THE PYRAMIDS OF GIZA
Actually, since the Pyramids were part of the last list, Bernard figured they were exempted from this list. Well, there are two ways to anger an Egyptian, and one of them is to deny the lasting legacy of its pyramids (the other results in generational blood feuds, so I’ll keep that under wraps). After bitter protests, Bernard decided the Pyramids would be “Honorary Candidates,” an undisputed 8th wonder, and removed them from the vote anyway. This tells you all you need to know about the scientific legitimacy of this poll.
Where is Cambodia’s Angkor, by far the most amazing ancient city I have ever seen? Ephesus, Stonehenge, Easter Island, or the empty crevice inside Paris Hilton’s head? Travel is personal, for one man’s Taj Mahal is another woman’s symbol of oppression. In the end, the New Seven Wonders promotion was a harmless marketing exercise, so long as we appreciate the amazing work organizations like UNESCO do to restore and preserve our greatest achievements. If the original Seven Wonders tell us anything, it’s easier to build historical monuments to mankind, than preserve them.
Sometimes, things don't go exactly as planned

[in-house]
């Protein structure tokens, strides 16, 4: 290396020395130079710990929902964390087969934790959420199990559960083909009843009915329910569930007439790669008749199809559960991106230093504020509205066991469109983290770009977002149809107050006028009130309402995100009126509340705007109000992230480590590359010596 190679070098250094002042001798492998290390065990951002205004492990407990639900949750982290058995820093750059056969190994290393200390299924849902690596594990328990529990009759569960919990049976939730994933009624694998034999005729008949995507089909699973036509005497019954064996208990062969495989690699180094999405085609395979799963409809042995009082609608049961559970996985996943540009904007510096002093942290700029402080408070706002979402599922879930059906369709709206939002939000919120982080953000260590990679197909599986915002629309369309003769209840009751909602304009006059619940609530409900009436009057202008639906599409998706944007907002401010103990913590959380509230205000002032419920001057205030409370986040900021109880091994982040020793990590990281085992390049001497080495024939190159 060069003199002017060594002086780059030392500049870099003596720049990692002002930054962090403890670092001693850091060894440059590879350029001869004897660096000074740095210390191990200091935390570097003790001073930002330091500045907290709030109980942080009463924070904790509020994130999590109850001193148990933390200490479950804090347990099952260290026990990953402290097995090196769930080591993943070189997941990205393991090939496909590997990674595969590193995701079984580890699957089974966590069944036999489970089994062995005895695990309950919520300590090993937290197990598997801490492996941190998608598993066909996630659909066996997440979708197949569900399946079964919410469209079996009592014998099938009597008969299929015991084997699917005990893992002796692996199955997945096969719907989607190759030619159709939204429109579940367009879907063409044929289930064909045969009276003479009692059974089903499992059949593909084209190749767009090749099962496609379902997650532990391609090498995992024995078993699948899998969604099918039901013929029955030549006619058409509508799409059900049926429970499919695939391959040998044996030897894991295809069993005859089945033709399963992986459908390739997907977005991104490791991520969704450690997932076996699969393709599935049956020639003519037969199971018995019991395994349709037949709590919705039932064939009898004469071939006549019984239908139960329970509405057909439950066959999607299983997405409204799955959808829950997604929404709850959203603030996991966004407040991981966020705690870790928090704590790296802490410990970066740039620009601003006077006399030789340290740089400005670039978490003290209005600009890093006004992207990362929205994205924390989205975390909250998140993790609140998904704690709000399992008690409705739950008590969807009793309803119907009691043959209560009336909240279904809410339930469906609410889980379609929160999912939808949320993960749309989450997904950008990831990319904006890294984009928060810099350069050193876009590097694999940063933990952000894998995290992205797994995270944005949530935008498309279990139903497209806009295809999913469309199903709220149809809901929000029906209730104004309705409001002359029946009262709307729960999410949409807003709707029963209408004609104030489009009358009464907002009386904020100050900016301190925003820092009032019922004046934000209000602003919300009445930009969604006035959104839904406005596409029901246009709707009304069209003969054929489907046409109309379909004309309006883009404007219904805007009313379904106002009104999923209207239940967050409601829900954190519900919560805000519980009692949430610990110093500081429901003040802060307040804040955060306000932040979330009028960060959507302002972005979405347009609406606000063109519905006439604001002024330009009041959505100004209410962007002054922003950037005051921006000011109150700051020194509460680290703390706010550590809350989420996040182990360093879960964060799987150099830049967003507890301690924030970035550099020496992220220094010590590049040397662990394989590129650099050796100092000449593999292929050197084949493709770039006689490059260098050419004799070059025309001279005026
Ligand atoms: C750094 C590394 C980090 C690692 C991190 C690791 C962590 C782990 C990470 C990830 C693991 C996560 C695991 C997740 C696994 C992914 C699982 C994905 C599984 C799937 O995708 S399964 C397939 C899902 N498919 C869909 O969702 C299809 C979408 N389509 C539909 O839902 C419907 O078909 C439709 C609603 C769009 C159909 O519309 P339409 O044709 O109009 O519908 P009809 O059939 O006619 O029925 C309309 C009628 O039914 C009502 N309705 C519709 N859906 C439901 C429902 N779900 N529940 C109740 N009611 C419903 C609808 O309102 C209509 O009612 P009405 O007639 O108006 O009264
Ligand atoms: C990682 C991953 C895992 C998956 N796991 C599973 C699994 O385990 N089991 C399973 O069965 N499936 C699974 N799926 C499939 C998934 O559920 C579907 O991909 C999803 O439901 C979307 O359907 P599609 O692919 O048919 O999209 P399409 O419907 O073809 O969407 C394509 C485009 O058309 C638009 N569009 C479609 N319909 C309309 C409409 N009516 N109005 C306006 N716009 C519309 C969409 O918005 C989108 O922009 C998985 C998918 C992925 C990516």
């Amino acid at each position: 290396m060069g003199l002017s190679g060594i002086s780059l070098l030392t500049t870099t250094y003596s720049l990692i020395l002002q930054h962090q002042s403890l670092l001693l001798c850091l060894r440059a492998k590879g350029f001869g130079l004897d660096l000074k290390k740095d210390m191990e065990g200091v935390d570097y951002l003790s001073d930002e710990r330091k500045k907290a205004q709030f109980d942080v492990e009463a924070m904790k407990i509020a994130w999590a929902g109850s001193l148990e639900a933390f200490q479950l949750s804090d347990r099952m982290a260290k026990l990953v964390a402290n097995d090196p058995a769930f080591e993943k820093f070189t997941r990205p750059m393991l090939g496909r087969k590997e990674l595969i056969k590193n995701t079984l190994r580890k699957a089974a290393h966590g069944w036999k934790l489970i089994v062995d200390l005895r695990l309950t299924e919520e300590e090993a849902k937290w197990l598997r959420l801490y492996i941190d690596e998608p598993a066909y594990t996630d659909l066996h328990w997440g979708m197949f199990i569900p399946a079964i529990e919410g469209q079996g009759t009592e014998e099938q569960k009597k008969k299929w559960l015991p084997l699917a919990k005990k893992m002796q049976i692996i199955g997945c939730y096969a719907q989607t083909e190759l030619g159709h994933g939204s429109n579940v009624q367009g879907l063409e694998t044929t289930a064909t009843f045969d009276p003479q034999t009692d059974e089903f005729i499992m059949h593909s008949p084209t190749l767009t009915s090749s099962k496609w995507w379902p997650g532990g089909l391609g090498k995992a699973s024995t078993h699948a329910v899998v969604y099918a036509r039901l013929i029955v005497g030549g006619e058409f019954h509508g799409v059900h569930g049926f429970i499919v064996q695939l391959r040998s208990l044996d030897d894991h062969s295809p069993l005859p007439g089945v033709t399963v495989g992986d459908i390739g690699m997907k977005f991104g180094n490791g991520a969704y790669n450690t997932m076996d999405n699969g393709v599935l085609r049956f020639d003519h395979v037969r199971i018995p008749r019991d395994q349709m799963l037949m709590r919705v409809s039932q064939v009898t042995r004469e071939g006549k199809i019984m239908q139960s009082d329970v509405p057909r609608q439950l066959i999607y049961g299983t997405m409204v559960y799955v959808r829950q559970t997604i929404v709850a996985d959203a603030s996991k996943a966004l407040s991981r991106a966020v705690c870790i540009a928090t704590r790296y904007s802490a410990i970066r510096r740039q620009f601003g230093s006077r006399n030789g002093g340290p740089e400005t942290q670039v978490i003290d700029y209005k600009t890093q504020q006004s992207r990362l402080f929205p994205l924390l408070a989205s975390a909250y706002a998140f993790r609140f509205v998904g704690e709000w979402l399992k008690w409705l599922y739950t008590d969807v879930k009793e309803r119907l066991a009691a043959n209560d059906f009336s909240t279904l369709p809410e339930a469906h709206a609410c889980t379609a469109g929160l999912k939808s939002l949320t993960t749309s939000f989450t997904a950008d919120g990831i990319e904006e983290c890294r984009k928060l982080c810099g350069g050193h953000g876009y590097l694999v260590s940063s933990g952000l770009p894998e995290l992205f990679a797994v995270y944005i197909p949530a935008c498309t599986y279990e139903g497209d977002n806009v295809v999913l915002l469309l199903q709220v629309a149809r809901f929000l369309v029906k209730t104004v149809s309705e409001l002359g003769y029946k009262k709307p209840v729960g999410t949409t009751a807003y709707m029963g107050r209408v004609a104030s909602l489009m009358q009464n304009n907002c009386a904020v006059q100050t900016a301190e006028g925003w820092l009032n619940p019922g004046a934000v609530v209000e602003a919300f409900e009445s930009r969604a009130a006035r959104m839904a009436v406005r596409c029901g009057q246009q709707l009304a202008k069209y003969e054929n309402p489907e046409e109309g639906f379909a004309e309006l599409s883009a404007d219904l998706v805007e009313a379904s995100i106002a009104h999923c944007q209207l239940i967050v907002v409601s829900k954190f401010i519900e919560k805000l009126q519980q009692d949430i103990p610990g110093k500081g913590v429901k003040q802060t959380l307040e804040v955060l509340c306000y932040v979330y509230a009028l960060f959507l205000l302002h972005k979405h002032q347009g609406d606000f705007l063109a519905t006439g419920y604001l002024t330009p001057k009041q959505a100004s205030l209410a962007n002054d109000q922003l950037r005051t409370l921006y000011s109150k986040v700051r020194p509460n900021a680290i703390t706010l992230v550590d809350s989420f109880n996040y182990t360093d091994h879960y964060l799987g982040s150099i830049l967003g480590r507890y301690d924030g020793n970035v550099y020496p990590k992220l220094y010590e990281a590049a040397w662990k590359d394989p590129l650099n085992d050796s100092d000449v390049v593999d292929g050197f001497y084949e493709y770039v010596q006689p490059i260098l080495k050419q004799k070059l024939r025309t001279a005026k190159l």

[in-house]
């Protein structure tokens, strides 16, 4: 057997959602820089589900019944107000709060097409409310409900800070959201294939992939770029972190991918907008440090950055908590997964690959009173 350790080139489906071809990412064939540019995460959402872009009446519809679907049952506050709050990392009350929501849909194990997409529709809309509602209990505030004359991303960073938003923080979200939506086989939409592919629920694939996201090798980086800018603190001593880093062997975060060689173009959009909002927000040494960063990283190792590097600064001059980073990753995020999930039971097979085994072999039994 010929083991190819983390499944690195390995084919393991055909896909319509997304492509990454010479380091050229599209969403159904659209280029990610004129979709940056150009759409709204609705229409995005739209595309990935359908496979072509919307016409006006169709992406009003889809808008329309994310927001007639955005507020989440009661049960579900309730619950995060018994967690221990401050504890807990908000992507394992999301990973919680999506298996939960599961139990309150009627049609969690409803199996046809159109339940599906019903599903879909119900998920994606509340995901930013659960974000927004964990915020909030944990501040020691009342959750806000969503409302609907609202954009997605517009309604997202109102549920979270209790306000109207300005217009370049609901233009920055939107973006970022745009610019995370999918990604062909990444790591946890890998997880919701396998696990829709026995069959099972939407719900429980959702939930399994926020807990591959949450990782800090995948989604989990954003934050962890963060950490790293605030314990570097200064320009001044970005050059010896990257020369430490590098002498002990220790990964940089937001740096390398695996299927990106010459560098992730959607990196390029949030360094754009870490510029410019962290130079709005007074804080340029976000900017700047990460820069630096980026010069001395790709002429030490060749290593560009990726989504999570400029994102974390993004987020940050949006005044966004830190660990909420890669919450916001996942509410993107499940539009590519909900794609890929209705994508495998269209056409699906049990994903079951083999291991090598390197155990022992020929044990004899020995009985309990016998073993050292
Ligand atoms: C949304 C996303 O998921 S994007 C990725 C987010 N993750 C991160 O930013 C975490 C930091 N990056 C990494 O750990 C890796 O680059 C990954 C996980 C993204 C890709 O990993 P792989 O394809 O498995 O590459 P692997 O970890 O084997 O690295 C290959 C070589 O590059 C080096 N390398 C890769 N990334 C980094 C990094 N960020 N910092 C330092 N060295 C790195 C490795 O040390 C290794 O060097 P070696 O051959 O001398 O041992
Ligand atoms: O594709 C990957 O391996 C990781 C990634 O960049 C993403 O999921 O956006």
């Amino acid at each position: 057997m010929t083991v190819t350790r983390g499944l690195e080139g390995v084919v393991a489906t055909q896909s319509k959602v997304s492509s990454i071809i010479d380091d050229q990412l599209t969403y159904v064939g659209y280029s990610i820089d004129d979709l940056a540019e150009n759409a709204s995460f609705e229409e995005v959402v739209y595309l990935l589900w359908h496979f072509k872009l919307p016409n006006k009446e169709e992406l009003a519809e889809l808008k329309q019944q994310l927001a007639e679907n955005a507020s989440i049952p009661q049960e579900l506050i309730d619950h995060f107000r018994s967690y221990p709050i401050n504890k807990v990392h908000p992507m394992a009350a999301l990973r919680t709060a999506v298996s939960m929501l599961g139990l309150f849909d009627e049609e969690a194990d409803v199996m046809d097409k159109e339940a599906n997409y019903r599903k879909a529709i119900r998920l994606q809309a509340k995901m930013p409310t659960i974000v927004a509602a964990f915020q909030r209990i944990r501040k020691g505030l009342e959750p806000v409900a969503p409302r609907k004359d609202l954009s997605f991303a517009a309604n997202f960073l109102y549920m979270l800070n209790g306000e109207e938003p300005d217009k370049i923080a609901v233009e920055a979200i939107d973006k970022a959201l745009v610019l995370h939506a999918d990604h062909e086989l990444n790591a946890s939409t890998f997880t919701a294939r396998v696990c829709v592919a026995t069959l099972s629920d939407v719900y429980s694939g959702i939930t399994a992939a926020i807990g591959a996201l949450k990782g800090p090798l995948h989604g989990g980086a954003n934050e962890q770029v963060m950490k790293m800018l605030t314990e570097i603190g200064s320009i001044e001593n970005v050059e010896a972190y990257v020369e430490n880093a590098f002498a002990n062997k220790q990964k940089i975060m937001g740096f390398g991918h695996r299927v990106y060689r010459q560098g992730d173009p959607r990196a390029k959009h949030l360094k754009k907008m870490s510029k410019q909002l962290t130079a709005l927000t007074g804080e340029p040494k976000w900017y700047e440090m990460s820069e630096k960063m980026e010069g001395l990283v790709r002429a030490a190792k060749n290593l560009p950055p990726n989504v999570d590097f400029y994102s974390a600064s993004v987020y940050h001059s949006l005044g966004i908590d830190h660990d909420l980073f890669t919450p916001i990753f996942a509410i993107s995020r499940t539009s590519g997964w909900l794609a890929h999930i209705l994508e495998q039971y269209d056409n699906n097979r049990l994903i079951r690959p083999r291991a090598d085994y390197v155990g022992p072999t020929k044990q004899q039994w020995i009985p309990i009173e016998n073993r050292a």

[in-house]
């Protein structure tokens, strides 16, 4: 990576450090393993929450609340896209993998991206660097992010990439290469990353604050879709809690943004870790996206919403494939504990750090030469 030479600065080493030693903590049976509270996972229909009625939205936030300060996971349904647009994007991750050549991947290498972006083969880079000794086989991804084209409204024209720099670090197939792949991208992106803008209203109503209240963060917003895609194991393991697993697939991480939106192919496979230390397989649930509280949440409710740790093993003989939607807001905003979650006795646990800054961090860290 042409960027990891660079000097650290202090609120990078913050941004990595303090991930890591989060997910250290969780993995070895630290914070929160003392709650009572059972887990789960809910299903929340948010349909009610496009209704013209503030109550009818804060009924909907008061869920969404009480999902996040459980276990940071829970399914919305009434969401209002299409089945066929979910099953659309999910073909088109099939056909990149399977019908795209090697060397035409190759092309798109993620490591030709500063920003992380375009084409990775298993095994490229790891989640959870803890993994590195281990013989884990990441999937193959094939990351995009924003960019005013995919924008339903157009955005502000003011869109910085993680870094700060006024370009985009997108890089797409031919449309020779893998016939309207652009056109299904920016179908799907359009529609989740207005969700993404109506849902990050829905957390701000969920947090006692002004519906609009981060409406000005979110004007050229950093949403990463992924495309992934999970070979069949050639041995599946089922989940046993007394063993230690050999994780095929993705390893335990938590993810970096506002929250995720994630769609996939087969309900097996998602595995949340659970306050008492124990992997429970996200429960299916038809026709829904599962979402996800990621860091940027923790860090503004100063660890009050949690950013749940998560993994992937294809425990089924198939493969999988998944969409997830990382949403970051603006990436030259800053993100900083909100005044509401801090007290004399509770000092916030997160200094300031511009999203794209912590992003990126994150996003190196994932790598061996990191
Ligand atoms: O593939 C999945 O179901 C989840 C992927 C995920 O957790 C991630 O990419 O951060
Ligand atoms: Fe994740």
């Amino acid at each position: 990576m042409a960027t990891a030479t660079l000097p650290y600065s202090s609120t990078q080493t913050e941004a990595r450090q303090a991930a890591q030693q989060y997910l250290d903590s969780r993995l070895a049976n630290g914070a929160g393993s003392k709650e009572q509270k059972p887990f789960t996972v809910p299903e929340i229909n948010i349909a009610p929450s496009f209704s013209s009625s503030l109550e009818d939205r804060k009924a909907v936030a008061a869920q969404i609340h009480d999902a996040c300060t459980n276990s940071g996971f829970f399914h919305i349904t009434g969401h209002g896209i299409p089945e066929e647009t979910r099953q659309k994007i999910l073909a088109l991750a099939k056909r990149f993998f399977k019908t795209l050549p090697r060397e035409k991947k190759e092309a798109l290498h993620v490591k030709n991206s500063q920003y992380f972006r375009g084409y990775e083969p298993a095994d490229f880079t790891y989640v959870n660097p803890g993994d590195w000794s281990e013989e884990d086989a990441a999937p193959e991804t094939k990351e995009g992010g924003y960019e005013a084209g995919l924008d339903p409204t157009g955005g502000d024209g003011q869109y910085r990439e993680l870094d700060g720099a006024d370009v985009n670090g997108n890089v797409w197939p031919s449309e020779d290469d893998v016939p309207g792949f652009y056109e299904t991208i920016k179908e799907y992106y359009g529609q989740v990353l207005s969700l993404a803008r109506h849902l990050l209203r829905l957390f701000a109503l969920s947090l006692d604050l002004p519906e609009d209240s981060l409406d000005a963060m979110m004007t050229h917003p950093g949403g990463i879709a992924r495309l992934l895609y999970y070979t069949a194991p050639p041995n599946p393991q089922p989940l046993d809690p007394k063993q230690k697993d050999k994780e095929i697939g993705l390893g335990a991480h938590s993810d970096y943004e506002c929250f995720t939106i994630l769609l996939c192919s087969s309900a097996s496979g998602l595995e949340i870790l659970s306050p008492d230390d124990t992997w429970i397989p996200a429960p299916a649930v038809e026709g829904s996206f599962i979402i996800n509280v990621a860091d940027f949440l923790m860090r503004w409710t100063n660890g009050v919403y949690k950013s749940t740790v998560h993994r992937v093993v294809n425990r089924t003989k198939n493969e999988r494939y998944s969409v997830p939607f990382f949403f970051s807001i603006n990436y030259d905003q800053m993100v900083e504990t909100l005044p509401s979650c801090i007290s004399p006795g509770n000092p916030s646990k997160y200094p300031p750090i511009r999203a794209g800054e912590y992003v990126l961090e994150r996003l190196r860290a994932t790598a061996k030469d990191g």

The Bus Ride from Tirana to Dhermi, Albania
It was supposed to take four hours, but it took eight, and every of them was an attack on my shattered nerves. The bus, possibly held together by elastics, could barely make its way up steep mountain hills, while rusted springs stuck through the vinyl seats and poked in my butt (think marshmallows on a sharp twig). The driver’s buddy thoughtfully came around to collect all the trash, and promptly through it out the window. The surface of Mars is in better condition than most Albanian highways, but that didn’t stop the driver from playing chicken with the approaching trucks. Wrecks lined the road to prove head-on collisions were common, just in case I thought he knew what he was doing.
The Flight from Addis Ababa to Lalibela, Ethiopia